Later in the month, I reduced SDI Group (SDI) to my target weight of 5.0 per cent (20 September at 201p). Its performance over the past year had taken it to over 6.0 per cent. I think SDI Group is an excellent long-term investment, but valuation had got ahead of itself in the short term. At 201p, it was valued at 30.0 times forecasts for the current year ending 30 April 2022. There is probably scope for upgrades, especially with further acquisitions, but even so, 30.0 looks a little toppy to me. I increased the position in CentralNic with the proceeds.
In the JIC Funds’ Portfolio, I sold the WisdomTree Cloud Computing ETF and reinvested the proceeds in the iShares USA Value Factor ETF (IUVF). I think it makes sense to increase one’s exposure to ‘value’ given the rising US 10-year Treasury yield. Having missed it last year, the drop in the yield over the summer gave me a second bite at the cherry.
Central Asia Metals increased its dividend by 33 per cent with its interim results. Free cash flow of $48.9m benefited from higher copper and zinc prices. Robust cash flow allowed it to reduce its net debt to only $10.1m. A couple of years ago it was over $100m. On current forecasts, the shares yield around 8.0 per cent for 2021. That looks super value for a company with virtually no debt and strong cash flow. It is one of the lowest-cost copper producers.
In a similar vein, Sylvania Platinum declared a dividend of 4.0p for its year ended 30 June, 2021. Group net profit increased 143 per cent to $99.8m and year-end net cash (with no debt) increased to $106.1m. The board is evaluating whether to pay another windfall dividend in February next year. The share price has come off as platinum, and rhodium prices have fallen from the high levels seen in the first half of 2021. The main reason for the fall is the global chip shortage, leading to a worldwide slowdown in car production. Industry experts predict a recovery in Q4, but even if it takes longer, the rhodium price is still nearly double what it was in the summer of 2020 and four or five times that in 2019. Cash flow at Sylvania remains robust as, like Central Asia Metals, it is a low-cost producer.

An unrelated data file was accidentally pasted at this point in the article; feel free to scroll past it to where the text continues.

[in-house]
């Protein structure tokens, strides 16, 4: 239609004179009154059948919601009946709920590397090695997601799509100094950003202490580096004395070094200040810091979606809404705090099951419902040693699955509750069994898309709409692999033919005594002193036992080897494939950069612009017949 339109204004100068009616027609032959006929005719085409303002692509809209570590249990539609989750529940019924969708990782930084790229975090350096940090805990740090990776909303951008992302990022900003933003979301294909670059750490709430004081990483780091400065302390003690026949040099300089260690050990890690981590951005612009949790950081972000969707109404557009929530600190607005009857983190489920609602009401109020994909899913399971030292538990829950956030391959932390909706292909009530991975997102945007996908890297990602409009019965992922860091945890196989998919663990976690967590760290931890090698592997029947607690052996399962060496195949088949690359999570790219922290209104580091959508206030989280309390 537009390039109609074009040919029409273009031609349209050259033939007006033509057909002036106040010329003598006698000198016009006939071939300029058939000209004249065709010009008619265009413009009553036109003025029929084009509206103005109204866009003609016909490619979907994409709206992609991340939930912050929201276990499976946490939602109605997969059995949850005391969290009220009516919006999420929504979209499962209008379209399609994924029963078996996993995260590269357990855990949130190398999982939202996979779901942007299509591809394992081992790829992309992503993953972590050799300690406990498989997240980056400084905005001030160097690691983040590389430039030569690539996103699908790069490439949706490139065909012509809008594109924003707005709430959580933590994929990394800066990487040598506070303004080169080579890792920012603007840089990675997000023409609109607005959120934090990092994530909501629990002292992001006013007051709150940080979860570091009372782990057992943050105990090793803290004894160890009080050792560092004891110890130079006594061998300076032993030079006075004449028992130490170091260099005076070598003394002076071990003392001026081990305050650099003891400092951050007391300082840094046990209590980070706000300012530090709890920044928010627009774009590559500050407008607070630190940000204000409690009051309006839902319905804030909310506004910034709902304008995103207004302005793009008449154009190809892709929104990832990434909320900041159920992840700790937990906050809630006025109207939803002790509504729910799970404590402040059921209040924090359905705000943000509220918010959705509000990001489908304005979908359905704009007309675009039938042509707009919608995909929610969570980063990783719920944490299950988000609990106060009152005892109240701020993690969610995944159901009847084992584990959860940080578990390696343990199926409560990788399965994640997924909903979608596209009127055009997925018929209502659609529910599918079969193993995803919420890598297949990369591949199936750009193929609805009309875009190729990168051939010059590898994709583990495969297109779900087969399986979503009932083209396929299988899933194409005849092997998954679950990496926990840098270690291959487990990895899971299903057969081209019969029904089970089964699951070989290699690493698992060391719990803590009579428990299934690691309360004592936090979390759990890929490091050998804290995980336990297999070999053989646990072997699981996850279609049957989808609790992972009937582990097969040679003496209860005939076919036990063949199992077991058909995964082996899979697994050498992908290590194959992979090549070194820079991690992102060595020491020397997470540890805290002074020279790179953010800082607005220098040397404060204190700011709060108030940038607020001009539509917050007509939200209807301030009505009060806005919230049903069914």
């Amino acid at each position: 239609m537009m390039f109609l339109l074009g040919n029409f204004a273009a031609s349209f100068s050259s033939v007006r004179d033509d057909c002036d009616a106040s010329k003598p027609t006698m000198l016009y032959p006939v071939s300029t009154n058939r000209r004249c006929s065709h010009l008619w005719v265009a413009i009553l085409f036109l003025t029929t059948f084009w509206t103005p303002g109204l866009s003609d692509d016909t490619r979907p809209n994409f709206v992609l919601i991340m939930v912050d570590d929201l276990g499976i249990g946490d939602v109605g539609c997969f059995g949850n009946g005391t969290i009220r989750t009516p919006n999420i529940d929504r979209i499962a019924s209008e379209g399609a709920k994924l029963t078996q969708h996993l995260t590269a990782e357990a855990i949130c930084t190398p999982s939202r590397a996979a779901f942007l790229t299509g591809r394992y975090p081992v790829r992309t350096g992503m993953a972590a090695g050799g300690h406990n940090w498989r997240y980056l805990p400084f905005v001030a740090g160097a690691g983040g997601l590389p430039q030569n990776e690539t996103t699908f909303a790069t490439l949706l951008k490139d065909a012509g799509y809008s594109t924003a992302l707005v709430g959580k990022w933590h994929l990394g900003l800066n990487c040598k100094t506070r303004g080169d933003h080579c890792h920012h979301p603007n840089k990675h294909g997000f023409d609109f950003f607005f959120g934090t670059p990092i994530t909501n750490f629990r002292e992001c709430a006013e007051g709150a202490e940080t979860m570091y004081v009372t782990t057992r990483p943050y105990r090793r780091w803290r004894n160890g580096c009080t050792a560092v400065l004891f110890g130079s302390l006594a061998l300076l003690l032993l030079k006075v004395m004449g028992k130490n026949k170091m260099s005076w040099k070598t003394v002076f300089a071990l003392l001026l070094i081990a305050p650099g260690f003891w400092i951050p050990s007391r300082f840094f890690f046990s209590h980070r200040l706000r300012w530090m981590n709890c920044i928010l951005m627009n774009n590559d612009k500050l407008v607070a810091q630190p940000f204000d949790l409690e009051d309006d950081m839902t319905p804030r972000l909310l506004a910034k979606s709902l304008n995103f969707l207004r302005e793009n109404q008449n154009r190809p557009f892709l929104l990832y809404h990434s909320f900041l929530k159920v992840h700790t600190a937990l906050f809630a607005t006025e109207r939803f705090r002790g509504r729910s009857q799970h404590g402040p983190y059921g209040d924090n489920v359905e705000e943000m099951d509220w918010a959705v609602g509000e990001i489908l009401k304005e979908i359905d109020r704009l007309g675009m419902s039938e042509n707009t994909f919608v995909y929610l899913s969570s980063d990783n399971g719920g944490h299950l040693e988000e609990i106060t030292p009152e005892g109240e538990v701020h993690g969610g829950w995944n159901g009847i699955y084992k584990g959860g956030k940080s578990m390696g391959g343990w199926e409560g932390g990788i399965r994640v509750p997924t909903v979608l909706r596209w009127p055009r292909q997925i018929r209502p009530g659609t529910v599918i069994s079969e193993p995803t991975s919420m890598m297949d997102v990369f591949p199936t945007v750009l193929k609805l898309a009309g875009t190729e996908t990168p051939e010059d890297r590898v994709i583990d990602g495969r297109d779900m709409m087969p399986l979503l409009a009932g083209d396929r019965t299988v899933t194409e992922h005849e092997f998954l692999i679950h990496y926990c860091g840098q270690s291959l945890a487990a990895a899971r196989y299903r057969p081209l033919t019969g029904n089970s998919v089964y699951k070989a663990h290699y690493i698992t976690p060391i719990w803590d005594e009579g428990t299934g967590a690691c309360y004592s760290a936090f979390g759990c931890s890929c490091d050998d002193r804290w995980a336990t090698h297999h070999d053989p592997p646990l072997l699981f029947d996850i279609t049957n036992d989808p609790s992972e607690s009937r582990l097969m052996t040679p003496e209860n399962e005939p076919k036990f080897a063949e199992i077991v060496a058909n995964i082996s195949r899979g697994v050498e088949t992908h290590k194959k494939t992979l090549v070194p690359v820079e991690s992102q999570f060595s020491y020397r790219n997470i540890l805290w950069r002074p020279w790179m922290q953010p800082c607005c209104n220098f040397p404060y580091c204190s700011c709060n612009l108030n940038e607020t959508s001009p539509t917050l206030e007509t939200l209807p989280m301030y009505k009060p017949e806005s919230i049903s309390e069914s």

Outside the mining sector, Renew Holdings (RNWH) issued a short and sweet year-end trading update containing those beautiful words “materially ahead of current expectations”. It looks as though earnings will be around 9.0 per cent ahead of prior expectations.
Richer, Wiser, Happier
In my aim to become better at this game, I regularly read investment books. Long-time readers of this column will remember that I introduced the risk and reward ratings after reading Excellent Investing by Mark Simpson.
I have just finished Richer, Wiser, Happier by William Green. Published earlier this year, it is the finest book on investment that I have read in a long time. Green, a journalist, records his meetings and conversations with some of the greatest investors – some well-known, such as Warren Buffett, Charlie Munger, Sir John Templeton, Joel Greenblatt, and Howard Marks, and some less so, such as Monash Pabrai, Nick Sleep and Zak Zakaria to name just a few who feature in this superb book.
It is full of bon mots:
· For a start, don’t pay too much. Don’t go for businesses that are prone to obsolescence and destruction. Don’t invest with crooks and idiots. Don’t invest in things you don’t understand.
· Make your mistakes non-fatal – its fundamental to longevity. And ultimately, that’s what success is in this business, longevity.
· What we need is a selection of sensible habits that are directionally correct and sustainable – habits that give us a marginal advantage that will compound over time.